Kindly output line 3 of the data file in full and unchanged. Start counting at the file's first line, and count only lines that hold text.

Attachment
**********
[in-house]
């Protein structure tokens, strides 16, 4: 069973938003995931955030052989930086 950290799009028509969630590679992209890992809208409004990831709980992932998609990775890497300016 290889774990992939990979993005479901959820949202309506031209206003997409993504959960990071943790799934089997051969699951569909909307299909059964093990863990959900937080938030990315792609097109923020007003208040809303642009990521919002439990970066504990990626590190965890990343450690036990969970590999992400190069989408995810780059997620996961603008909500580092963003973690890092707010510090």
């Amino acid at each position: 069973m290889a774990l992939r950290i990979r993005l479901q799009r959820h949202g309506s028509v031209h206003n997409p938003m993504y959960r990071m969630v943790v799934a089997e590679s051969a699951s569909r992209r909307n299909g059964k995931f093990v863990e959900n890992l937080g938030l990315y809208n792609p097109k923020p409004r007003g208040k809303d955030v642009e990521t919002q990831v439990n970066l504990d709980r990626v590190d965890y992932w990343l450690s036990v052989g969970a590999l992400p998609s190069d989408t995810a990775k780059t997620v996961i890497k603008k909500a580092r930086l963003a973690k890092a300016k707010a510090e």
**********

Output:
């Amino acid at each position: 069973m290889a774990l992939r950290i990979r993005l479901q799009r959820h949202g309506s028509v031209h206003n997409p938003m993504y959960r990071m969630v943790v799934a089997e590679s051969a699951s569909r992209r909307n299909g059964k995931f093990v863990e959900n890992l937080g938030l990315y809208n792609p097109k923020p409004r007003g208040k809303d955030v642009e990521t919002q990831v439990n970066l504990d709980r990626v590190d965890y992932w990343l450690s036990v052989g969970a590999l992400p998609s190069d989408t995810a990775k780059t997620v996961i890497k603008k909500a580092r930086l963003a973690k890092a300016k707010a510090e």